News and Updates
August 4, 2003
Company Ordered to Turn Over Information to Union
When meat cutters at a Jacksonville, Tex., Wal-Mart voted for United Food and Commercial Workers Local 540 representation, the company refused to recognize the union—and suddenly changed the job functions of the meat cutters with a change to case-ready meat. Wal-Mart believed it had successfully circumvented the UFCW’s first victory at one of its stores—until a National Labor Relations Board Administrative Law Judge ordered the company to recognize and bargain with Local 540 over the effects of the change to prepackaged meat. This order comes more than three years after the original union election.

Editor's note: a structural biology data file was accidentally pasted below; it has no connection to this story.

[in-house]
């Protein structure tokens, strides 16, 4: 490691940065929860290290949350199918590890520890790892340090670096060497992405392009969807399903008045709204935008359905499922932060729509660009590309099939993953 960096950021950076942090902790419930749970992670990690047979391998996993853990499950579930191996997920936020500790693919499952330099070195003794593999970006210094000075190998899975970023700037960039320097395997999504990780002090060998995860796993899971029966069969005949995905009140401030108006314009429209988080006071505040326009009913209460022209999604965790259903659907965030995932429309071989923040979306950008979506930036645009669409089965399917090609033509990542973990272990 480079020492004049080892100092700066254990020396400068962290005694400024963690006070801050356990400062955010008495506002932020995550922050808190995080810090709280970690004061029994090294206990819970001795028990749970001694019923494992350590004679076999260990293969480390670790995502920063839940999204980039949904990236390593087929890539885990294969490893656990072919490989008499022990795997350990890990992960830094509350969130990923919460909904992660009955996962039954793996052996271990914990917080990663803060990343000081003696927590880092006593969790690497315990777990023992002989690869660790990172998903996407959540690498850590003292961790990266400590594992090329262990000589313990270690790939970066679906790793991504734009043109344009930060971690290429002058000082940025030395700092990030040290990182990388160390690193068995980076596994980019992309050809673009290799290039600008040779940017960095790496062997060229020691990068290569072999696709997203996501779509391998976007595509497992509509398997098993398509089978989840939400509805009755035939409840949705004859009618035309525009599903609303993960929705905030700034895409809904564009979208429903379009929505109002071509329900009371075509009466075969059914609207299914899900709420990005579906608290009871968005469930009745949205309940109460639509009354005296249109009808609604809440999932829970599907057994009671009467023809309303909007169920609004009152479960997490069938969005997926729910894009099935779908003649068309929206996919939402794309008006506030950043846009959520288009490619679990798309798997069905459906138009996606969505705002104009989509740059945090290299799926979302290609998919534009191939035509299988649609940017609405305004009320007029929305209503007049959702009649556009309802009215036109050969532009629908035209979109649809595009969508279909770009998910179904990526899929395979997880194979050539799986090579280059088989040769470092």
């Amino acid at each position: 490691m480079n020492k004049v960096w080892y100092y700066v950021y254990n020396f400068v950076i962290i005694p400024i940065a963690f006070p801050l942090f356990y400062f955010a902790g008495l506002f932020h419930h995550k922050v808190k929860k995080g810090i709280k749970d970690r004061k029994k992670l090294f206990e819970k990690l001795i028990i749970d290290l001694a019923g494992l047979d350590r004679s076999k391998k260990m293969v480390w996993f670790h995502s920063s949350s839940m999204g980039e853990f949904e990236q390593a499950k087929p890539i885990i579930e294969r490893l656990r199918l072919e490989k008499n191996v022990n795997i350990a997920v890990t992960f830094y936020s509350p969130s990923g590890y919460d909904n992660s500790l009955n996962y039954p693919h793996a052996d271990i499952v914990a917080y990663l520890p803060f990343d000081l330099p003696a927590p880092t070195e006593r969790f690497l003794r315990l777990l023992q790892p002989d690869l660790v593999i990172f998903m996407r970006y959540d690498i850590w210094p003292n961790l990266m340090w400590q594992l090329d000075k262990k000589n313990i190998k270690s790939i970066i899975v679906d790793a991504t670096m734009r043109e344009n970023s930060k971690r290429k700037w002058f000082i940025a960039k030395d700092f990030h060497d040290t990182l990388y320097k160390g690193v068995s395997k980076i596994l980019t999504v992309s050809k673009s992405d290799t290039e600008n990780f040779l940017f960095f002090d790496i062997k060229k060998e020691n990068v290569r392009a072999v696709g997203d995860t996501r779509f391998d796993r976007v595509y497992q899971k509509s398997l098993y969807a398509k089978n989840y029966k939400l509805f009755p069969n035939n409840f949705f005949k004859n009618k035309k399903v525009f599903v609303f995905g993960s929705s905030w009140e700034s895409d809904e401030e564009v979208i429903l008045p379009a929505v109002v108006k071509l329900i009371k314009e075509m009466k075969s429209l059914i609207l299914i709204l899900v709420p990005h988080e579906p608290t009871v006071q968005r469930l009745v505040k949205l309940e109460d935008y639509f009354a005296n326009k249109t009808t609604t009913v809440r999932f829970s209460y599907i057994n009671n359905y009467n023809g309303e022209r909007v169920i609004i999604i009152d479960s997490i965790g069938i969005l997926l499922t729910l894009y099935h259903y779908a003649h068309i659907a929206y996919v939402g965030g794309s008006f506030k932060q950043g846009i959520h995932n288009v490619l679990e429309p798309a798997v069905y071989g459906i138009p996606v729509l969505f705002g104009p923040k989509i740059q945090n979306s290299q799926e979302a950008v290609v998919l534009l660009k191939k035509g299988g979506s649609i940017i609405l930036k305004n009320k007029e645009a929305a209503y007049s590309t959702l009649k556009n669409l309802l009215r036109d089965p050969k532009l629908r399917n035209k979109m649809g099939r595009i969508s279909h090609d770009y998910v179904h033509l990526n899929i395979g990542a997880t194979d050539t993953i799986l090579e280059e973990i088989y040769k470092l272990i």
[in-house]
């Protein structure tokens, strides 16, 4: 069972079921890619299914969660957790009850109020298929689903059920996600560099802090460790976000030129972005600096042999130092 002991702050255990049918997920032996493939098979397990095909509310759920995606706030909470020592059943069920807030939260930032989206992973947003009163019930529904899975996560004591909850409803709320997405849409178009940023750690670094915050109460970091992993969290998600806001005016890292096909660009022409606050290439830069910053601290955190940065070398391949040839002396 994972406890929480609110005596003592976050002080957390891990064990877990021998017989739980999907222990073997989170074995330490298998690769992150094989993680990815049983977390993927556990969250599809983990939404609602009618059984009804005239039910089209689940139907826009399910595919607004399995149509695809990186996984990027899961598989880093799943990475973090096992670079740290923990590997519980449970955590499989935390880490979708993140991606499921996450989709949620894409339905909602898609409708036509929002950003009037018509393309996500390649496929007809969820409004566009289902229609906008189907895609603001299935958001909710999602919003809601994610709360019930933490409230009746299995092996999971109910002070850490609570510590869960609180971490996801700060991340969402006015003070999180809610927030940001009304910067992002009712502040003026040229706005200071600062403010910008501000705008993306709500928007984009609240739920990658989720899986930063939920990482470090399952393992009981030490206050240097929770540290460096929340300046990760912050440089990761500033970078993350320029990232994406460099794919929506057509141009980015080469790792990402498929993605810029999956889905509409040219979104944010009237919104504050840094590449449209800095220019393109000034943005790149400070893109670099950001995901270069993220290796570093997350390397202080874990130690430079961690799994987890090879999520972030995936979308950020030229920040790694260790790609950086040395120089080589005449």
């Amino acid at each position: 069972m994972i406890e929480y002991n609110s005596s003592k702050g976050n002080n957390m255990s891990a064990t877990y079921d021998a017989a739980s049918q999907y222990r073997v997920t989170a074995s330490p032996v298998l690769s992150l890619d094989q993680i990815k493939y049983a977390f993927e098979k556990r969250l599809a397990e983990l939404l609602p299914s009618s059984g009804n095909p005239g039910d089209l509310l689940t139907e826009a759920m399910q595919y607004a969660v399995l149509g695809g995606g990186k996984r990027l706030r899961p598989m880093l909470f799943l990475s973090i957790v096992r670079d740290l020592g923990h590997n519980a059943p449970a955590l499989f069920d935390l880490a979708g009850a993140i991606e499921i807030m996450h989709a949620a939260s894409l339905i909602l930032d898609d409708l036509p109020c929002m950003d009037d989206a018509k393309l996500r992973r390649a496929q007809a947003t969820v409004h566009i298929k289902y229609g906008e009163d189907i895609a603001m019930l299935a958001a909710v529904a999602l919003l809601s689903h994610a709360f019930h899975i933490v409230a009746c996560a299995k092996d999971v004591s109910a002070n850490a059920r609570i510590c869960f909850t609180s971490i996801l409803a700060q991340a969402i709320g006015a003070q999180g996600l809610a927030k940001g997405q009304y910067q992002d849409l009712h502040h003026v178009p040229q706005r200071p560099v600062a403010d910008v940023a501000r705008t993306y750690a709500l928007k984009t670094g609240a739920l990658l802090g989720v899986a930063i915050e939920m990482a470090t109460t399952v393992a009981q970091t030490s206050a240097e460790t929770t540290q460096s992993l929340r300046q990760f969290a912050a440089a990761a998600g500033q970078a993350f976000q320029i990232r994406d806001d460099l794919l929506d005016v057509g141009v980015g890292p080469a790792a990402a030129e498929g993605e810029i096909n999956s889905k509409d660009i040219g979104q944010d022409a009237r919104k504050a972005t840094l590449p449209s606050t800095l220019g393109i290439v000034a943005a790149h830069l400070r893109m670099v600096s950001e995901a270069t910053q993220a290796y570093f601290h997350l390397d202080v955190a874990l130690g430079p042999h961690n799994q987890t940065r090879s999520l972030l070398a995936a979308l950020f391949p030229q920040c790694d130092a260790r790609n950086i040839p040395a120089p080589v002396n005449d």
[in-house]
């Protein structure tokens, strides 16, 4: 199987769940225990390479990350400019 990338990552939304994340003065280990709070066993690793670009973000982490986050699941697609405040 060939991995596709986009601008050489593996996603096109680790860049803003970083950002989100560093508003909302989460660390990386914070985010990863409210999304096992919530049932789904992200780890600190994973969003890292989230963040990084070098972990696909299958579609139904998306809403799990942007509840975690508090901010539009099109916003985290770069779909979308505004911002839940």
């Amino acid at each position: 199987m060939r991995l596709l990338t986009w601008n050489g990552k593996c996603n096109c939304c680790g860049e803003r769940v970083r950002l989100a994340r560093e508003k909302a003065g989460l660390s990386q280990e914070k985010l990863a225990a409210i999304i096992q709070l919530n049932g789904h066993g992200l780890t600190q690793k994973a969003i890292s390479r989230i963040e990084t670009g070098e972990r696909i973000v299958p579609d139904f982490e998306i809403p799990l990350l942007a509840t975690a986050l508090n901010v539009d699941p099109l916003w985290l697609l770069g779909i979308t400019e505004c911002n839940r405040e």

“”Changing the way all of its store sells meat shows the extent to which Wal-Mart will go to keep the union out of its stores,”” says UFCW Executive Vice President Mike Leonard. “”Anytime management concocts a scheme to ratchet down people’s livelihoods, it says a lot about the real nature of the company.””
Wal-Mart quickly changed how the Jacksonville store’s meat department operated after the workers voted for Local 540, making the meat cutters into “”sales associates.”” The sudden switch to case-ready meat became evidence of the scope of Wal-Mart’s anti-union strategy. Wal-Mart even boasted to its managers in a Powerpoint presentation, “”It’s the ultimate union avoidance strategy!”” The meat cutters’ specialized skills were devalued once their work assignments were changed.